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Cover Photo by Riot Games

Forgone Conclusion: Overwatch Contenders League Qualifying Weekend Sunday

Immortals versus everyone, it’s not close. Every team fight looked exactly like this.

I miss Saturday’s games already. Sunday’s looked to be a fatalistic foreshadowing of future proceedings. Immortals were not giving a single point to anyone and lived up to their name going two to zero every game they played throughout the bracket. They ended up annihilating any and everything in their way. Not too surprising coming from Carbon League where they went six and four but ultimately won the tournament convincingly. In essence, despite losing in the Bracket Saturday, Immortals returned Sunday like a shadow.

Throughout the night I found myself drawn to the odd ball type teams. The current meta itself rotates primarily through dive comps situated around Winston, D.Va, Zenyatta, Lucio, Soldier 76 and Tracer. The dive meta comp however seemingly disappears, especially on Lijang Tower’s Garden area. Control point maps, especially wide open control points like Lijang Tower Garden and Nepal Sanctum suddenly burst to life when you see a Mercy or a Mei.

Image courtesy of Toronto Esports

The issue however was that outside of the various little differences, you saw teams very rarely try to play anything outside of the dive meta. This staleness in the game really has plagued Overwatch over the last year. Near the inception of Ana, it was the three tank meta where two teams would slam trains together assuming different results. Now with every nerf bat ever made, the three tank meta slowed and it’s now become submarine battles. If your team is unable to dive and kill the critical element of a team, you’re forced to reset and try again usually.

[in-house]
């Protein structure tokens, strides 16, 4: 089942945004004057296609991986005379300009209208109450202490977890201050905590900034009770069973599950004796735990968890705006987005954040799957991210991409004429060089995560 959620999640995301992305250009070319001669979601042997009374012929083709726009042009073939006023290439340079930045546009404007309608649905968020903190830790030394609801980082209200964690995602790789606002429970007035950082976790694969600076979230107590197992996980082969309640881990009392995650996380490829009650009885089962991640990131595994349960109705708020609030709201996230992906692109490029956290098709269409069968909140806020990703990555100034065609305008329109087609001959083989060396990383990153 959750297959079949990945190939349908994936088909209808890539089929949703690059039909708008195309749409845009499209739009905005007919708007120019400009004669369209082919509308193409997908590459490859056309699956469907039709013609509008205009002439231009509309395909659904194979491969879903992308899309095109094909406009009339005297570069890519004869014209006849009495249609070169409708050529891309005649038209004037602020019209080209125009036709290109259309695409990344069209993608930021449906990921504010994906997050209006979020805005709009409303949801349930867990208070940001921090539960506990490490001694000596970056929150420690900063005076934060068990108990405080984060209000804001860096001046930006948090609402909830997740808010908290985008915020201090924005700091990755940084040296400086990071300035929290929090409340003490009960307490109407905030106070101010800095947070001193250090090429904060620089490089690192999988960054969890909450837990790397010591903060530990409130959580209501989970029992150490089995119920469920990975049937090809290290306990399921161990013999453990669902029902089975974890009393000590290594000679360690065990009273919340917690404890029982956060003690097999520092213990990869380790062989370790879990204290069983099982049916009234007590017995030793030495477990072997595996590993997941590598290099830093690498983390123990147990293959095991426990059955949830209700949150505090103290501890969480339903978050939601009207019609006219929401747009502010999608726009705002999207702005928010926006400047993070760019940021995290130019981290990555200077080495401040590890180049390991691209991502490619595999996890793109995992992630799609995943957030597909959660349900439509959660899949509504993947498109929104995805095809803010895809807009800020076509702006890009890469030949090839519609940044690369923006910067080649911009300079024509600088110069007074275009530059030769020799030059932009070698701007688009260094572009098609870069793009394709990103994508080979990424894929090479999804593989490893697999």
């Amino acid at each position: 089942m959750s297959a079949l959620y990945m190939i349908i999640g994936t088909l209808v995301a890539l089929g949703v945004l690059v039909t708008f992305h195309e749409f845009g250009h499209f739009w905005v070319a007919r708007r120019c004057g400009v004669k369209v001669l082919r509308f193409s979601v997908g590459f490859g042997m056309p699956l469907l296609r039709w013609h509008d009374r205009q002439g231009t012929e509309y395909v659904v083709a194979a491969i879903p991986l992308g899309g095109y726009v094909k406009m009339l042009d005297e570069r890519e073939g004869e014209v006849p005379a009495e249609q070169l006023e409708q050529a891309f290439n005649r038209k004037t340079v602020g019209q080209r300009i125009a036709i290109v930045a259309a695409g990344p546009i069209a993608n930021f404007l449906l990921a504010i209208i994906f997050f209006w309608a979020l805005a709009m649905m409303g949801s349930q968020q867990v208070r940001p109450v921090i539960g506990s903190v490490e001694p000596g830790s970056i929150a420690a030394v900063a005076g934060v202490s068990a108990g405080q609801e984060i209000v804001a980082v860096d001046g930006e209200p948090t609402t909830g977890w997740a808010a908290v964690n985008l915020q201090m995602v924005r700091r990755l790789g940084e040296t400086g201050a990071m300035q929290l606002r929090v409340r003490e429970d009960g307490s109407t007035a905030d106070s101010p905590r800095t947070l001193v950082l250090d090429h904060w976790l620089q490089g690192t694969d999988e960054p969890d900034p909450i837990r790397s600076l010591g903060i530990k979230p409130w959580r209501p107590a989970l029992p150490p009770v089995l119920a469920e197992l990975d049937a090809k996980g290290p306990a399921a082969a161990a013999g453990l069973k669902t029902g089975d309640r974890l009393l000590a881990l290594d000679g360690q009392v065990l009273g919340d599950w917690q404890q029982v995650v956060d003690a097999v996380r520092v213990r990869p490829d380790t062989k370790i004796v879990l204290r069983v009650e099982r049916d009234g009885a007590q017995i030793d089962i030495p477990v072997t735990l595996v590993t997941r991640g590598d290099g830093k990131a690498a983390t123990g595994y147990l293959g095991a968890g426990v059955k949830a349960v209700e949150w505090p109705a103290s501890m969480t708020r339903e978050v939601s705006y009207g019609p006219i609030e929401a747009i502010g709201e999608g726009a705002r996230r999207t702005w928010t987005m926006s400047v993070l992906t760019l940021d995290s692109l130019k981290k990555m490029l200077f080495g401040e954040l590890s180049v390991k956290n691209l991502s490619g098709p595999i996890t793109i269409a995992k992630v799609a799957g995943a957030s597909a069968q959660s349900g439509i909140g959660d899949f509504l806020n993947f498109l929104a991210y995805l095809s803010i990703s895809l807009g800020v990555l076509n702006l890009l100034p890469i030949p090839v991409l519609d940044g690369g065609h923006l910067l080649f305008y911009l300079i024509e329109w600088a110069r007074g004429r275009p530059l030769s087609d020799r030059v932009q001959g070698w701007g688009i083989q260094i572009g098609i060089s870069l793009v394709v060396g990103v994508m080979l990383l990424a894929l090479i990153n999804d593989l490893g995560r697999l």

Getting off the soap box however, I’m a sucker for long games with a lot of back and forth. Meta or no meta, if a game is going to be a slug fest, you can sign me up. The series that gifted me such a request was once again the match before the final match. Toronto Esports and Hammers Esports went the distance. Every single match on Sunday night was a two to nothing win except for one and it was a screamer. Not much can really top off a D.Va ult suddenly and irrevocably changing the team fights.

Image courtesy of Hammers Esports, LLC.

A blurb about Toronto Esports from their About Us page “Toronto Esports Club was founded in 2016, with the goal creating a local Esports team for Toronto and Canadian fans to cheer for. On September 6, 2016 the Club announced their intention to enter the competitive Overwatch scene with the introduction of their first professional Overwatch roster.” It also helps that this team has seasoned professional players in Chris “Huk” Loranger. More to the point, most of their entire roster is essentially been together since March but showing they’re stuff in Open Qualifiers thus far.

Hammer Esports was primarily a mobile-MOBA focused team but their expansion into non-mobile Esports, primarily Overwatch feels like an attempt to finally put themselves on a wider stage. Their showings thus far in the Open Qualifiers stands to reason that they have nothing but good things coming their way in the coming competitions.


Image courtesy of Blizzard Entertainment

Gibraltar seems to be the initial map for every skirmish. Hammers had Snizzlenose (Roadhog, which is his main) and Christfer (Winston) while Shaz and Tomzey played around with Ana and Lucio. No Zenyatta meant that Winston’s dive target might actually last a tad longer. On the flip side however, Ana using Roadhog to build her nanoboost to give an edge to Winston for the pick was a safe assumption. With a Nano’d Winston, it’s safe to assume that Winston getting a pick in the backline was all but guaranteed. DPS duties were resting with Nesh and Fischer on Soldier: 76 and Genji.

It looked rather one sided with how Toronto started but things definitely turned for the better.

Toronto’s team went full dive comp with Winston, D.Va, Tracer, Zenyatta, Lucio but used Genji instead of Soldier: 76. Cynic (Winston) and Jaru (Genji) were truly on their game though, pushing Hammers back line while Note on D.Va seemingly got picks on her Ult consistently. There was not a single self destruct on offense where Note seemingly didn’t kill someone. In the hanger, Toronto was forcing the issue as they’d lost momentum thanks to the doors shutting. Note bowled a strike by sending D.Va’s ult into the hanging shuttle above the main cart route and getting a double kill. Arguably play of the round as Hammers retreated immediately after losing two.